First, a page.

BBC Micro Show
A visit to a massive show devoted solely to this innovative micro, and a look at some of the hardware and software on display there.
David Ellis braves winter and endless video game programs to bring back details of expandable Micros, the Clef Computer Music System and more.
I have to admit that going to yet another computer show in the Westminster Exhibition Centre (the old Royal Horticultural Hall), on a cold and windy Friday afternoon at the beginning of December, after a long, hard day on interminable ward rounds, to be bombarded by hundreds of BBC Micros doing their various things, is more like my notion of purgatory than paradise. Still, I'm always told that going to these things is the way of finding out what's going on, and so off I jolly well went - camera, notepad, and hip-flask in hand...
In fact, there was a touch of the Heaven and Hell throughout the exhibition. To start with, there was the physical arrangement of the stands: at ground level, in the maelstrom of human vs. machine/invader/pacman encounters, chaos generally ruled. Looking down on all this was the Acorn stand, placed on high on a convenient split-level end of the hall, with its futuristic tubular construction and serried ranks of BBC Micros giving the air of a quiescent Big Brother keeping an eye on the masses. Not that I have anything against Acorn Computers per se, perish the thought, I just wish they'd stop vying for the Queen's Award to Industry and concentrate on supporting sales at home. I mean, where's the fairness in knocking up six special second processors as gifts to the Indian government (along with six complete Econet systems) whilst maintaining a position of obstinate intransigence when it comes to supplying cheap updates of the operating system ROM or fixing the bugs in View? How about beginning some charity at home in 1984, you lot at Acorn?
One of the bugbears any BBC Micro owner has to contend with is the fact that 32K of RAM doesn't go very far if you insist on using disks and high-resolution screen modes. In fact, with Acorn's DFS and Mode 0 graphics doing their best to whittle away at the less than well-endowed BBC Micro, you're down to a paltry 5.5K for text storage with a word processor program like View. I just wish that Acorn had had the foresight to go for the 64K of RAM that's standard for the Commodore 64 at half the price of the BBC. Still, two companies have come up with different ways around the problem. First, there's the BBC Sideways RAM System, from Solidisk Technology Ltd., that puts an 'upgradable to 128K' RAM board in the rightmost ROM socket. The software that's supplied with this board includes routines to move the DFS workspace into the sideways RAM, thus giving 3K extra memory to BASIC, plus the use of the board as a 'silicon disk'. VAT-inclusive prices range from £34.95 for the 16K sideways RAM to £119.95 for the 128K solidisk board. (Contact Details)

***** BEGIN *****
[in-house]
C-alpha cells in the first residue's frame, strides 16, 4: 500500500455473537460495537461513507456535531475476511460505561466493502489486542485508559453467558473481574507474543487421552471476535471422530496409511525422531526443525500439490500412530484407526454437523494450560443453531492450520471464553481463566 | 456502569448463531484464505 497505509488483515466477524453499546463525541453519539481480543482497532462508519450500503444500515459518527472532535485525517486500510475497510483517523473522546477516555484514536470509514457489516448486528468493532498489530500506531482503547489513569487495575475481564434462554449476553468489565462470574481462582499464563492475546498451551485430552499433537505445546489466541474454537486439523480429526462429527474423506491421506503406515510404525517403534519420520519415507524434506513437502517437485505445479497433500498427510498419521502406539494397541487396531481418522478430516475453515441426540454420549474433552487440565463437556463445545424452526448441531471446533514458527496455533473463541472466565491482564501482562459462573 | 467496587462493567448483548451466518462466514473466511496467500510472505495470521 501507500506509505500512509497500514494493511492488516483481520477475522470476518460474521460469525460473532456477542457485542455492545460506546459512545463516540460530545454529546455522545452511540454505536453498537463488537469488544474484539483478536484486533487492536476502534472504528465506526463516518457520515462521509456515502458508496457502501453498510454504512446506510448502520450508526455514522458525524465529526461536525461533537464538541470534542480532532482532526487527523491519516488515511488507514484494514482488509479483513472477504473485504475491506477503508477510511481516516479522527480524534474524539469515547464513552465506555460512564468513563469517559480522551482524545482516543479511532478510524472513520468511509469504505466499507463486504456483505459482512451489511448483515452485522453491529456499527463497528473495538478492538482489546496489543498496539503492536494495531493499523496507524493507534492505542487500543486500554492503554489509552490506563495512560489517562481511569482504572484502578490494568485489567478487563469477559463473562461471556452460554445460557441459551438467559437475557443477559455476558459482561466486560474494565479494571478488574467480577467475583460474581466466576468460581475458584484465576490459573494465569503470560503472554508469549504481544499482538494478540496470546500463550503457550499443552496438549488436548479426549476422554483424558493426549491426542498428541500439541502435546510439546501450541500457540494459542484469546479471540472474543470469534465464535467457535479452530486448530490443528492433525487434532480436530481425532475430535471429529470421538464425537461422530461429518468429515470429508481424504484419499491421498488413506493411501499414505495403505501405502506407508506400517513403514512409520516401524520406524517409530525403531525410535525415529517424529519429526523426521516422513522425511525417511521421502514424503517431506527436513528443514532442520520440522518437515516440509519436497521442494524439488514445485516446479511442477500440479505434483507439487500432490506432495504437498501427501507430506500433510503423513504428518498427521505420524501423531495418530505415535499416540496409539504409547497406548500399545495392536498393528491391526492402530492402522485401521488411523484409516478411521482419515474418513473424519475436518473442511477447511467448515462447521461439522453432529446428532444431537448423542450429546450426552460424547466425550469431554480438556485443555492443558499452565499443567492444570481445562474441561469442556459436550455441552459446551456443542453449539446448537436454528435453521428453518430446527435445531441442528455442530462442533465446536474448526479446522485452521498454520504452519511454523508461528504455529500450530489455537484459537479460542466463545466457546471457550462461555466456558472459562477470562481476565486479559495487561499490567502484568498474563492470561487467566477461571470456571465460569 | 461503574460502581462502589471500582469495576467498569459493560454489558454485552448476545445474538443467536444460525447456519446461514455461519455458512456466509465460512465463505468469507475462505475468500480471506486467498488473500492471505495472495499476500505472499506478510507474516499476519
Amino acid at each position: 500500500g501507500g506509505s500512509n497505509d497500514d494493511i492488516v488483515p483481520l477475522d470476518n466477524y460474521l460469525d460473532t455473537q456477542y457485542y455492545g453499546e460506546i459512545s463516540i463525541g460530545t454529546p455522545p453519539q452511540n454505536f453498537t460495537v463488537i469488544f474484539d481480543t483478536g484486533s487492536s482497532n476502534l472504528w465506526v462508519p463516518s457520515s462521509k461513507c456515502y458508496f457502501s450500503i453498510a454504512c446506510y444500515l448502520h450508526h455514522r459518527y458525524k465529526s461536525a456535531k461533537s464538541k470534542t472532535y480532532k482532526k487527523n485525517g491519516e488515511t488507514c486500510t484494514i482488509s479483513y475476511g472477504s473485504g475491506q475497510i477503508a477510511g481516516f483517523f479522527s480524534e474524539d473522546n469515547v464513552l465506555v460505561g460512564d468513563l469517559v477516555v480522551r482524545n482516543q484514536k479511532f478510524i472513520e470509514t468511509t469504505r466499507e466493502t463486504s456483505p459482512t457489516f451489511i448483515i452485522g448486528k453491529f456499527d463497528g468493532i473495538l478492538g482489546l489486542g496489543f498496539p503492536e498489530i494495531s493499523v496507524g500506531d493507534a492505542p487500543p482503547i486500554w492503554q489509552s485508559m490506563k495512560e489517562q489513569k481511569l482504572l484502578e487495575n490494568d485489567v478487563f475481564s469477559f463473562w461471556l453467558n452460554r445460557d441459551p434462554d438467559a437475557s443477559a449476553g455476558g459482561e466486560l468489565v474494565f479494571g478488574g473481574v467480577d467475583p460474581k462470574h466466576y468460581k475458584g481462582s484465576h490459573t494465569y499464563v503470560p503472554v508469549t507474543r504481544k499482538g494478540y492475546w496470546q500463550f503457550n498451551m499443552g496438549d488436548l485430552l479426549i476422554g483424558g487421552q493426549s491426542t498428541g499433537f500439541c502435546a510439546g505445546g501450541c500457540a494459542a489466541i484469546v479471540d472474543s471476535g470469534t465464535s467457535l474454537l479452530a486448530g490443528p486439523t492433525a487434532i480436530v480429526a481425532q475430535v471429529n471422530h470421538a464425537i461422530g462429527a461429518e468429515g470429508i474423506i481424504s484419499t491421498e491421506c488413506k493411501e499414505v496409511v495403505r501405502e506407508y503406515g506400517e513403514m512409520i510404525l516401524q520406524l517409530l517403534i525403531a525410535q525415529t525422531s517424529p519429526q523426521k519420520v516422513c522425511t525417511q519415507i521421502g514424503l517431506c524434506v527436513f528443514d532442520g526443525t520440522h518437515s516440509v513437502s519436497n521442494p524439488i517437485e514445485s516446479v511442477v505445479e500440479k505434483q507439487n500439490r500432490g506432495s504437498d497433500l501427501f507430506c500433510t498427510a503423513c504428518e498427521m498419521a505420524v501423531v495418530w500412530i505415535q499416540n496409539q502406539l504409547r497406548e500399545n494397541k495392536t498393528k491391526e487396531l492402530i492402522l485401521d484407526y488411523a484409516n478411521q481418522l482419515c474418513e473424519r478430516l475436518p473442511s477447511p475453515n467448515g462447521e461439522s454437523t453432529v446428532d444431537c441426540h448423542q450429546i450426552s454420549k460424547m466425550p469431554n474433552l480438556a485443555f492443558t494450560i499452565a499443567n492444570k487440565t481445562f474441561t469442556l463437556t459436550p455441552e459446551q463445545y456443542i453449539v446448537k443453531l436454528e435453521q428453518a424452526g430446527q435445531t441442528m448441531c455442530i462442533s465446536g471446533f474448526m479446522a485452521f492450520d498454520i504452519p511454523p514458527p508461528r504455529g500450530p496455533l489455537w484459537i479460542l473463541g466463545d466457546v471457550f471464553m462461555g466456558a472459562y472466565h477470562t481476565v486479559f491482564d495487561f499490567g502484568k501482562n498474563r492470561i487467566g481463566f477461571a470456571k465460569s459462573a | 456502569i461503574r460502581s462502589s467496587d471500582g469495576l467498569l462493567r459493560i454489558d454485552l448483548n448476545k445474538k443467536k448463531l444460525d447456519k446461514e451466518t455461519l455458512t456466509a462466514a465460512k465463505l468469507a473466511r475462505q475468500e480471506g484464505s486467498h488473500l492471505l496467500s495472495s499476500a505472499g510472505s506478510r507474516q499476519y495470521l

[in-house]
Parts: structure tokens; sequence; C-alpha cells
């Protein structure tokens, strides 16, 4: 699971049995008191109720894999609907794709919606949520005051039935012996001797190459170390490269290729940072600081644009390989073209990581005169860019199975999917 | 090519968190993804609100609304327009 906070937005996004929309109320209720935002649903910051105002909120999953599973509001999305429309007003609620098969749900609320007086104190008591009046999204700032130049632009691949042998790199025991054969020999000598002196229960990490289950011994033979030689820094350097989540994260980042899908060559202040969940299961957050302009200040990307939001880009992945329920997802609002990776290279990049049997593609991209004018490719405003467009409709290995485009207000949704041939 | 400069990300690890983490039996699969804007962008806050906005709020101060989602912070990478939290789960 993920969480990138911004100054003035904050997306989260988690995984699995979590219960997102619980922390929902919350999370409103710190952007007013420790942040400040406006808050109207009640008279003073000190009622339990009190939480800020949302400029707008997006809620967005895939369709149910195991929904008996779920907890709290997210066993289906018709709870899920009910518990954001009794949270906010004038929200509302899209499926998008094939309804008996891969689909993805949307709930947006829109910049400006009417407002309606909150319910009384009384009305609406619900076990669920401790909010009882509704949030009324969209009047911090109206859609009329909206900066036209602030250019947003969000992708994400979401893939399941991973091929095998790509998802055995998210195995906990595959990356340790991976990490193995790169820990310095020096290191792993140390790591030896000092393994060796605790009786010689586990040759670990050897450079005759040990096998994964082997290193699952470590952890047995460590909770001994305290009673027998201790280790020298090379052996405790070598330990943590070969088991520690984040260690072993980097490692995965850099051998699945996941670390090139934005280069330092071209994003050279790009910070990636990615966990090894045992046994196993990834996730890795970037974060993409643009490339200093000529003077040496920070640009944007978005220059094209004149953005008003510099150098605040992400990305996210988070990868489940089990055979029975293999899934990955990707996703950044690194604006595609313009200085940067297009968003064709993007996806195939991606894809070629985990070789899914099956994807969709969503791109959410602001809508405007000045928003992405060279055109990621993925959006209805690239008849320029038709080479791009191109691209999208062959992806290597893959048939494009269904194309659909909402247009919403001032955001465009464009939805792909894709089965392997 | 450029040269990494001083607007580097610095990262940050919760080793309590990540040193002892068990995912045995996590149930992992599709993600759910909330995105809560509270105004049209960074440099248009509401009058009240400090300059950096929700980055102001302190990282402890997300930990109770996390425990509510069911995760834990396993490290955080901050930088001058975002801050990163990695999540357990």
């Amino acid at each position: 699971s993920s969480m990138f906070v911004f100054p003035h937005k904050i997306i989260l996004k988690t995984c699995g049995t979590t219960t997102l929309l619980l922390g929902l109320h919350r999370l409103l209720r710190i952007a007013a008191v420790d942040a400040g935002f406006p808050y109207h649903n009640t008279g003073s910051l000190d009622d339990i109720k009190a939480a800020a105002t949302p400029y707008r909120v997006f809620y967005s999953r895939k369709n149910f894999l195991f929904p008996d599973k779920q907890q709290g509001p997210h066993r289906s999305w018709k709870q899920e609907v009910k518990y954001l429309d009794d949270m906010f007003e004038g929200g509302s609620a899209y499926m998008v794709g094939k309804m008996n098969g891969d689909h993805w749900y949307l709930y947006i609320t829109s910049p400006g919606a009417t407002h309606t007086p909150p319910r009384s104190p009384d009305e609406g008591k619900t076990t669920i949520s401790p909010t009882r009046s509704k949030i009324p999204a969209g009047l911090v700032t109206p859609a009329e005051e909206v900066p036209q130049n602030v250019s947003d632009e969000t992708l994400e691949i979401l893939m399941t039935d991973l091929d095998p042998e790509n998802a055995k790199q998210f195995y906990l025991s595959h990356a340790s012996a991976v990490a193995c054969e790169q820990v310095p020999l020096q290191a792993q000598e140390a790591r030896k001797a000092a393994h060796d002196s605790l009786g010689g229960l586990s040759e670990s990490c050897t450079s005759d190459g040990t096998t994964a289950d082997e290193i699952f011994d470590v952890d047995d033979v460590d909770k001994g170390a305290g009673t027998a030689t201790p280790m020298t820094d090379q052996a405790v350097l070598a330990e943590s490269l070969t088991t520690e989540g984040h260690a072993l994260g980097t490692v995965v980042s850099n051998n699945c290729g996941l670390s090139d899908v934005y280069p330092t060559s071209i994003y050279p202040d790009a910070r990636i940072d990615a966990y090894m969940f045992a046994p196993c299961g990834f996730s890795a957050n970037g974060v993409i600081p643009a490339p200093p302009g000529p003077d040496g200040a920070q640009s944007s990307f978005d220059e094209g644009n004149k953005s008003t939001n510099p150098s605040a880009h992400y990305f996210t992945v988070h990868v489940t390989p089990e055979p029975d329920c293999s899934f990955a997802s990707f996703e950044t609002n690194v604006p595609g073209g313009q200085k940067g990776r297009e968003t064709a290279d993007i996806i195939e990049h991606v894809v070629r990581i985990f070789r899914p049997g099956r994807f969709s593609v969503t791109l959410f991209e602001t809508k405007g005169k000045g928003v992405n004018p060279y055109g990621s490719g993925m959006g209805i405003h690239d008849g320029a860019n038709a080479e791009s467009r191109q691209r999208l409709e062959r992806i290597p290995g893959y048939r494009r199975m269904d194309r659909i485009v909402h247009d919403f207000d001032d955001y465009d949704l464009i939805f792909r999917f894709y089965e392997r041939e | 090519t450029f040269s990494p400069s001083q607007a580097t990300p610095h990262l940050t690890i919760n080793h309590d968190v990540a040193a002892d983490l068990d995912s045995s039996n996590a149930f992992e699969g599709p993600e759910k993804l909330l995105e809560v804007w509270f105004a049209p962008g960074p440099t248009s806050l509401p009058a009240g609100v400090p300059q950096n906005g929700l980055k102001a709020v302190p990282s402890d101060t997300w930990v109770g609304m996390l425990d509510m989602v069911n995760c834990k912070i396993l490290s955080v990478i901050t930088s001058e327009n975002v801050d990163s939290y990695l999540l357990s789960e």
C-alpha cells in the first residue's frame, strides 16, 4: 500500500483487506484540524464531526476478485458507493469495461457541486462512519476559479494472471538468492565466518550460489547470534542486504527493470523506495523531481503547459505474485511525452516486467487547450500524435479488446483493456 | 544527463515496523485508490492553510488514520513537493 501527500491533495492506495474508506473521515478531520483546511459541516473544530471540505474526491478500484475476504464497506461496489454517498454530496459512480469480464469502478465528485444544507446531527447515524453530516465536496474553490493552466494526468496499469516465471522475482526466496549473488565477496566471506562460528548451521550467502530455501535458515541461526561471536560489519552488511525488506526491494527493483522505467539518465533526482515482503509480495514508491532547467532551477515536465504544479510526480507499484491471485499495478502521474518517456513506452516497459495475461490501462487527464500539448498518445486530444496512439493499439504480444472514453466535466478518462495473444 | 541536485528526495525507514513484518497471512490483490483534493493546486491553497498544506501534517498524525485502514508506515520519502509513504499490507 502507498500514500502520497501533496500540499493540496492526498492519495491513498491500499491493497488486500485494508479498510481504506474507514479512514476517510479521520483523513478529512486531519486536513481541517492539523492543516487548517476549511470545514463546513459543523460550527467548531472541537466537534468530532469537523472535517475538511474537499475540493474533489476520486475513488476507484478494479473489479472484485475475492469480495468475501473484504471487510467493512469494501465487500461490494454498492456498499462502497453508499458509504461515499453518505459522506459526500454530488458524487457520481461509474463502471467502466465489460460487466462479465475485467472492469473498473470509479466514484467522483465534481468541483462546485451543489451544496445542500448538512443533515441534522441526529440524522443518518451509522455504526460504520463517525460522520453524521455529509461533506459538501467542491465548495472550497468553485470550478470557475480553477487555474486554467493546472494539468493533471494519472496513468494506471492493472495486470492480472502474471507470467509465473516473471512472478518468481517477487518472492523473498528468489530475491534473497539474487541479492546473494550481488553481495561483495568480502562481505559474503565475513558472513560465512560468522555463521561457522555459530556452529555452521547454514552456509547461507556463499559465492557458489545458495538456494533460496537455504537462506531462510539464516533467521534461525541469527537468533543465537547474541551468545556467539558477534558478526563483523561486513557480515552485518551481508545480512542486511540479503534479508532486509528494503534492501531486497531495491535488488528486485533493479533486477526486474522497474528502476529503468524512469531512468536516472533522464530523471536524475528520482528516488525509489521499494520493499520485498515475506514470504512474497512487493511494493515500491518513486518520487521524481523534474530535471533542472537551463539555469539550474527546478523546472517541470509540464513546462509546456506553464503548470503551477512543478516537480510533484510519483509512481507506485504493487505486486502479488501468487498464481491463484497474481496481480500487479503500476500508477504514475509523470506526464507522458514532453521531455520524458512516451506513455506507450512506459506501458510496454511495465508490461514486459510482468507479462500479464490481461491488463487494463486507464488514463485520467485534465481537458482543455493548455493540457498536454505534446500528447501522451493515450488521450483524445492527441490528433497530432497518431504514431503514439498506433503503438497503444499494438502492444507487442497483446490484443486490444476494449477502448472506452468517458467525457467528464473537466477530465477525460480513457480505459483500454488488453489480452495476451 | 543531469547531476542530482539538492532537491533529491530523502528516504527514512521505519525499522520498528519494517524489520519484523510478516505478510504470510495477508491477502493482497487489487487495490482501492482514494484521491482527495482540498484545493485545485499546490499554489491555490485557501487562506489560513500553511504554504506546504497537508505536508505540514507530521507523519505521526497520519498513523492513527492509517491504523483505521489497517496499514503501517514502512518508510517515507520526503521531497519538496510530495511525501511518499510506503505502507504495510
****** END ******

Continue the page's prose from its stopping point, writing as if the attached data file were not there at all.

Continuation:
The second solution is the Aries-B20 (note the clever astrological pun - 'Aries' the Ram...), from Cambridge Computer Consultants, who describe their product as 'unquestionably the most important add-on ever produced for the BBC Micro'. Well, it's also unquestionable that that soupcon of Oxbridge arrogance doesn't impress this reviewer, but the promise of being able to transform the 32K BBC Micro into a 52K machine with just a few twists of a screwdriver can't really be ignored. What Aries-B20 actually does is to use a cunning bankswitching technique that effectively gives back to BASIC, machine-code, or WP text whatever memory is used up by the various screen modes. This means that there's a four-fold increase in text capacity (to 25K) on a disk-equipped machine working View in Mode 0. The Aries-B20 is actually a spin-off from Hybrid Technology's music project, where the idea was to implement a multitasking music language by using automatic switching between parellel banks of RAM for different tasks. For just 20K of extra RAM, the Aries-B20 seems a bit over-priced at £99.95 (inc. VAT and P&P), but I'm told this is because the board uses exclusive CMOS 6116 ASP chips, which, being a mere 1/3" wide, allow slimline construction of the board and a rather special custom-made connector to the micro.